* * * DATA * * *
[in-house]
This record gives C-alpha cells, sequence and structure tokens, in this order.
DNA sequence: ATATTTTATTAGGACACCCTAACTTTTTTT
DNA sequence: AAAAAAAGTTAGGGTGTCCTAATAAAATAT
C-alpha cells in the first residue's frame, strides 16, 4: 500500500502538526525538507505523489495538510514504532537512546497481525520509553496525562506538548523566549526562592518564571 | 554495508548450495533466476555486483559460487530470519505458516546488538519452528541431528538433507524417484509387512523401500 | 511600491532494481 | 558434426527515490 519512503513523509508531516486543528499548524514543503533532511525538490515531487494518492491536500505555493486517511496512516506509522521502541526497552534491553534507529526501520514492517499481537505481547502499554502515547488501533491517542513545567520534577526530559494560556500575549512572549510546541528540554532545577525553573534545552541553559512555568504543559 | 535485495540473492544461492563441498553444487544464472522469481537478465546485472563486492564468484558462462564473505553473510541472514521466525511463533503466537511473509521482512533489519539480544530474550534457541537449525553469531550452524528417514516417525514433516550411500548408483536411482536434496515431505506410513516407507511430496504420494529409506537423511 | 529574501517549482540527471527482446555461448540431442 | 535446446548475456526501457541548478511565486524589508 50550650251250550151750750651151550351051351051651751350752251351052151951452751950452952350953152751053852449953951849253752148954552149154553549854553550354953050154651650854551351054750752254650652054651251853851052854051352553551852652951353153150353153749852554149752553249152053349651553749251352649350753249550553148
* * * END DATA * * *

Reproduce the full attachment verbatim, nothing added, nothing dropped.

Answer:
[in-house]
This record gives C-alpha cells, sequence and structure tokens, in this order.
DNA sequence: ATATTTTATTAGGACACCCTAACTTTTTTT
DNA sequence: AAAAAAAGTTAGGGTGTCCTAATAAAATAT
C-alpha cells in the first residue's frame, strides 16, 4: 500500500502538526525538507505523489495538510514504532537512546497481525520509553496525562506538548523566549526562592518564571 | 554495508548450495533466476555486483559460487530470519505458516546488538519452528541431528538433507524417484509387512523401500 | 511600491532494481 | 558434426527515490 519512503513523509508531516486543528499548524514543503533532511525538490515531487494518492491536500505555493486517511496512516506509522521502541526497552534491553534507529526501520514492517499481537505481547502499554502515547488501533491517542513545567520534577526530559494560556500575549512572549510546541528540554532545577525553573534545552541553559512555568504543559 | 535485495540473492544461492563441498553444487544464472522469481537478465546485472563486492564468484558462462564473505553473510541472514521466525511463533503466537511473509521482512533489519539480544530474550534457541537449525553469531550452524528417514516417525514433516550411500548408483536411482536434496515431505506410513516407507511430496504420494529409506537423511 | 529574501517549482540527471527482446555461448540431442 | 535446446548475456526501457541548478511565486524589508 50550650251250550151750750651151550351051351051651751350752251351052151951452751950452952350953152751053852449953951849253752148954552149154553549854553550354953050154651650854551351054750752254650652054651251853851052854051352553551852652951353153150353153749852554149752553249152053349651553749251352649350753249550553148